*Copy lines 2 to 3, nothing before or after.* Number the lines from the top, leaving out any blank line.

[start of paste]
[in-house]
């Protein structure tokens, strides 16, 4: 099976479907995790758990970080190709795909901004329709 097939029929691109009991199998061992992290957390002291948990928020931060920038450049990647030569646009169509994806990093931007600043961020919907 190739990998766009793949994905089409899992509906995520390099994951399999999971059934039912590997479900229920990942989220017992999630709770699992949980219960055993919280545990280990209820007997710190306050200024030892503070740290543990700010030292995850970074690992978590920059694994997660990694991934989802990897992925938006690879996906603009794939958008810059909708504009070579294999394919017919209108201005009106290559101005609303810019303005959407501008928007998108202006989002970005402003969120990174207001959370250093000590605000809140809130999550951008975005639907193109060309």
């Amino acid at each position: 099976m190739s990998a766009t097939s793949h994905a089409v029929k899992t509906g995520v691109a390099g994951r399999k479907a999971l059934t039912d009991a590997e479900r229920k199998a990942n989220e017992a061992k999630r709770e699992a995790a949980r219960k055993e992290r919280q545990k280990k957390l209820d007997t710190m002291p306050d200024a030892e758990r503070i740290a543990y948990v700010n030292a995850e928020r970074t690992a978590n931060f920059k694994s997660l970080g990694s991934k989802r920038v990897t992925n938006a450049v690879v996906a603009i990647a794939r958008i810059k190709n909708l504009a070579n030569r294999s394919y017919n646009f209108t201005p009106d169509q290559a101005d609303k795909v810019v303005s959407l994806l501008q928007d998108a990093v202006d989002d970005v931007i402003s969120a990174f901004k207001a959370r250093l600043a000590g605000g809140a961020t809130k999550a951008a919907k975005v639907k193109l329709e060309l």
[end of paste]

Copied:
């Protein structure tokens, strides 16, 4: 099976479907995790758990970080190709795909901004329709 097939029929691109009991199998061992992290957390002291948990928020931060920038450049990647030569646009169509994806990093931007600043961020919907 190739990998766009793949994905089409899992509906995520390099994951399999999971059934039912590997479900229920990942989220017992999630709770699992949980219960055993919280545990280990209820007997710190306050200024030892503070740290543990700010030292995850970074690992978590920059694994997660990694991934989802990897992925938006690879996906603009794939958008810059909708504009070579294999394919017919209108201005009106290559101005609303810019303005959407501008928007998108202006989002970005402003969120990174207001959370250093000590605000809140809130999550951008975005639907193109060309």
């Amino acid at each position: 099976m190739s990998a766009t097939s793949h994905a089409v029929k899992t509906g995520v691109a390099g994951r399999k479907a999971l059934t039912d009991a590997e479900r229920k199998a990942n989220e017992a061992k999630r709770e699992a995790a949980r219960k055993e992290r919280q545990k280990k957390l209820d007997t710190m002291p306050d200024a030892e758990r503070i740290a543990y948990v700010n030292a995850e928020r970074t690992a978590n931060f920059k694994s997660l970080g990694s991934k989802r920038v990897t992925n938006a450049v690879v996906a603009i990647a794939r958008i810059k190709n909708l504009a070579n030569r294999s394919y017919n646009f209108t201005p009106d169509q290559a101005d609303k795909v810019v303005s959407l994806l501008q928007d998108a990093v202006d989002d970005v931007i402003s969120a990174f901004k207001a959370r250093l600043a000590g605000g809140a961020t809130k999550a951008a919907k975005v639907k193109l329709e060309l």